Year Released: 1986
MPAA Rating: R
Running Time: 93 minutes
Click to Expand Credits:
Although he’s been associated with a variety of films and TV shows, including teen fare like “Texas Rangers” and “Felicity,” director Steve Miner will always be associated with horror. Responsible of love them or hate them movies like Lake Placid and Halloween H20, Miner began his directing career with the Friday the 13th series before movie onto the first installment in another longstanding horror franchise, “House.” Unbeknownst to even most horror fans, “House” was in the Guniess Book of World Records as the movie with the most sequels until recently surpassed by the most recent “Friday the Thirteenth” movie, Jason X.
Obviously, “House” or the ensuing franchise never achieved the notoriety of the Friday the 13th movies. It is easy to see why the sequels failed to garner attention; unlike most horror franchises, they had no central villain to tie them together and have little in common with each other save the name. Many were not even released in the United States under the “House” name. Despite the low quality of the sequels (with the exception of House 2,) the original stands on its own as a damn fine little horror film.
“House” is the story of Roger Cobb (William Katt), a horror novelist plagued by nightmares of his estranged son and his experiences in Vietnam. After the apparent suicide of his aunt, he moves into his family home, which is said to be haunted. Soon after he moves in, Roger begins to see strange things, and is soon fighting off vicious attacks from flying tools, monsters in the closet, and vivid memories of the war. After surviving repeated close calls with the evil presence in the house, Roger begins to realize that there is a pattern to the haunting, and that it ties into the mystery of his son’s disappearance.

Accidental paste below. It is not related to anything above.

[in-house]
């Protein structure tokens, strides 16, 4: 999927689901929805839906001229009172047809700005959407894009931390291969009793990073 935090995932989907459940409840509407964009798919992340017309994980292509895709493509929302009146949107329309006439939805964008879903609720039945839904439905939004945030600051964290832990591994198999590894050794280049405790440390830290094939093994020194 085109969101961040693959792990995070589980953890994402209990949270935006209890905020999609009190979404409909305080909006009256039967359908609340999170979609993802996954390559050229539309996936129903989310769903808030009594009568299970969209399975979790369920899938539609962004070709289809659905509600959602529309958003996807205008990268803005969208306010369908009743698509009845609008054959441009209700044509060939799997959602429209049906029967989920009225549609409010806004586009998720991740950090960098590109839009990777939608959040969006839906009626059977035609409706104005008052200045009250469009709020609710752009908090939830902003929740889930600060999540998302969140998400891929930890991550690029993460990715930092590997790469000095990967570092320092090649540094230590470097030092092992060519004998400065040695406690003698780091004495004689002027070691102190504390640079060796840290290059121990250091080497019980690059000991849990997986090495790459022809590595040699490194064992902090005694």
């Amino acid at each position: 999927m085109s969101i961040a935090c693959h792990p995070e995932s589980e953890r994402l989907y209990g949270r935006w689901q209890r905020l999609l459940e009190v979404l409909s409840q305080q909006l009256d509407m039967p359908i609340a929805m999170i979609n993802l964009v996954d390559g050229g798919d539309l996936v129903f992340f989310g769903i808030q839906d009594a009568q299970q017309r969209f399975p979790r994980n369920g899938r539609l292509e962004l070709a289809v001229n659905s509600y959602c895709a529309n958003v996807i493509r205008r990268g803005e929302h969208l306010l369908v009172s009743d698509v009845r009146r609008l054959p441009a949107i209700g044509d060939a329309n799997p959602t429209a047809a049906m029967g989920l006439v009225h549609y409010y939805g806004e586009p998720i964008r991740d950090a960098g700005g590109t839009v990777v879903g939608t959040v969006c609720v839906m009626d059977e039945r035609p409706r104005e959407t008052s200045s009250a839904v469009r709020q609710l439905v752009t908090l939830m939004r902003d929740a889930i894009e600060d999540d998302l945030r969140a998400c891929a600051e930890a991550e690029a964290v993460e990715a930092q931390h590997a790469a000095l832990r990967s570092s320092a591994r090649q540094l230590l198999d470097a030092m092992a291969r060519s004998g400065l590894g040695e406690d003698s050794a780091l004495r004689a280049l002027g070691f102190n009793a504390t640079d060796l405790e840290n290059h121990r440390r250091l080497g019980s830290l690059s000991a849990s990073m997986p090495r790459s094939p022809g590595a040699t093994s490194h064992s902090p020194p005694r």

Unlike many other haunted house movies, “House” manages to find a convincing reason for the main character to stay in the house by tying the haunting directly to Roger’s emotional problems. Since his plight is so central to the plot of the film, Roger is quite a likable and sympathetic protagonist. As Roger, William Katt delivers the type of solid performance missing from most current horror films. His fear and distress is convincing throughout the film, and so is his comedic timing. Although not as comically-oriented as the first sequel, “House” contains several scenes played for laughs. Certain gags are particularly well-executed, especially Roger’s fight with an obese female demon. After shooting the beast and chopping it up with an axe, Roger tries to conceal the still-active body parts from the police officers who show up at his door. It is the type of slapstick that has been done many times before, but it stands out from the pack as it manages to be genuinely funny while maintaining an unusually high level of suspense.
The dismemberment scene is indicative of the movie as a whole. Like Evil Dead, “House” is a rare horror-comedy that manages to blend the two elements without either overpowering the other. The suspense continues through the funny moments, and even serves to accentuate some of the scares; scenes that wouldn’t generate much of a jump in a straight horror movie work better in “House” because the switch between comedic and horrific moments happens so rapidly. Perhaps if Steve Miner had focused more on horror movies, clever films like “House” would have elevated him to the likes of Wes Craven or Clive Barker, but for now he’ll have to remain a footnote in horror history.
Posted on June 5, 2002 in Reviews by Jeremy Zoss
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- MUSTANG SALLY’S HORROR HOUSE (DVD)
- THE BLESSING AND CURSE OF “FRIDAY THE 13TH”
- MONSTER HOUSE
- MARY WORONOV NUNNING IT UP IN “THE HALFWAY HOUSE”
- THE BLESSING AND CURSE OF “FRIDAY THE 13TH” (part 3)
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